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ENTERTAINMENT
June 17, 2011 | By Mary McNamara, Los Angeles Times Television Critic
Like many members of the Spielbergian generation, I grew up in a time when children spent their summer days roaming. Carrying canteens and old canvas satchels, we were inevitably on the run, mostly from Nazis, though occasionally from aliens. We dashed through cornfields, set booby traps in the woods, hid in trembling, sweaty groups behind trees and punched twitchy younger siblings to keep them from giggling. We bent branches into bows, sharpened sticks into spears with our pen knives, ate mint and blackberries and roots we told ourselves were sassafras and tried to build campfires with no matches.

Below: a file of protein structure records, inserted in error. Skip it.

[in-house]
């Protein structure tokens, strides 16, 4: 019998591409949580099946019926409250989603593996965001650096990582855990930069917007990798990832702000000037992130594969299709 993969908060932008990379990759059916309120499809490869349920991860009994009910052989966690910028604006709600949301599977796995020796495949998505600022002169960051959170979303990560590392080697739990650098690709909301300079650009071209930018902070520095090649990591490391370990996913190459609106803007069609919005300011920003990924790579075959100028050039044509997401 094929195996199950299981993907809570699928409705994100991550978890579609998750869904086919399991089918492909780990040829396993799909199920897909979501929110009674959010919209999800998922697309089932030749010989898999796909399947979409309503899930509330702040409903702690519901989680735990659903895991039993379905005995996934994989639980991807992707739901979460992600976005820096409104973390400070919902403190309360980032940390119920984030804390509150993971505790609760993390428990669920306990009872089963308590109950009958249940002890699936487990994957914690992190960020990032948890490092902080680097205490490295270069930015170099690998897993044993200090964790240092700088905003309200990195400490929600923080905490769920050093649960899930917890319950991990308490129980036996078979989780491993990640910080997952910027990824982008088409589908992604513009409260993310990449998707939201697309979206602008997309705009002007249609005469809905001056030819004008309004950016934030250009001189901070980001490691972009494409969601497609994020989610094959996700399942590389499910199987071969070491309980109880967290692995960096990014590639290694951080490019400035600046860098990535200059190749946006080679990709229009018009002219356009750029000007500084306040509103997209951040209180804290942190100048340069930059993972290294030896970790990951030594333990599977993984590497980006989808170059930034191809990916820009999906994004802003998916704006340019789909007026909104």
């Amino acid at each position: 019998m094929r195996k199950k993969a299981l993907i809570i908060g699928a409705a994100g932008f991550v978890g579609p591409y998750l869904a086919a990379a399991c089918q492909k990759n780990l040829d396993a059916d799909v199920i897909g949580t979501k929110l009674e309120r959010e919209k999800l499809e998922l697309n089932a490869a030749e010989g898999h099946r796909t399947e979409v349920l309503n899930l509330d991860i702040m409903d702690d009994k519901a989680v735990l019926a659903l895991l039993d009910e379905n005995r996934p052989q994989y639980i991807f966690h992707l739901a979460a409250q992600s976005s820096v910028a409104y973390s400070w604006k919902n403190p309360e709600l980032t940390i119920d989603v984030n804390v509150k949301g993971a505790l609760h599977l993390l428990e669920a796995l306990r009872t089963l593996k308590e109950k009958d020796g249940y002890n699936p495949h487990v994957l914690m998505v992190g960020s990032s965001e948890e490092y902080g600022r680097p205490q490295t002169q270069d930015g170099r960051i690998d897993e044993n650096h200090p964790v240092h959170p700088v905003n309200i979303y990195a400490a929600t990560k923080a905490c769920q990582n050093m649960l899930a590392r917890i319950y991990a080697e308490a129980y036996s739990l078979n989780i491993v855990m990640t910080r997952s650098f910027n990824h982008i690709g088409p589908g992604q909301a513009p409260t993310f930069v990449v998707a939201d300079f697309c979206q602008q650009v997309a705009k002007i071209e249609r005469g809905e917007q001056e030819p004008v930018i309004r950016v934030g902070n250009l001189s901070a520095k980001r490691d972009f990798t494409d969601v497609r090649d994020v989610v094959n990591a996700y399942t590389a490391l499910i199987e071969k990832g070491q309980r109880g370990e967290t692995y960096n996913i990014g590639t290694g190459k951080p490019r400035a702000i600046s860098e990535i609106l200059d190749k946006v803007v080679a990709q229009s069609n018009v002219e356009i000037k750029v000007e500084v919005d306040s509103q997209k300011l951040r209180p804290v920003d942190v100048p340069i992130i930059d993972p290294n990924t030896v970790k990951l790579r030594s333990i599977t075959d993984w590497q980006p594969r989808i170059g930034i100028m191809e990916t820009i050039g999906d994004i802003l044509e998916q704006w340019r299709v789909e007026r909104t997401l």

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ENTERTAINMENT
September 17, 2010 | By Robert Lloyd, Los Angeles Times Television Critic
The participation of Martin Scorsese as an executive producer and the director of its pilot episode would make HBO's big new "Boardwalk Empire" — which premieres Sunday — an event, regardless of whether it were any good. (As it happens, it is good, though perhaps not great; cable shows make their meaning known slowly, and even the six episodes I've seen seem too few to know.) Scorsese is not the first famous director of Filmland to have worked on the small screen, but among his generation he is the weightiest, and the pairing of the maker of "Goodfellas" and "Casino" with a writer from "The Sopranos" — Terence Winter, that series' busiest writer after its creator, David Chase — would seem as natural as that of spaghetti and meatballs.
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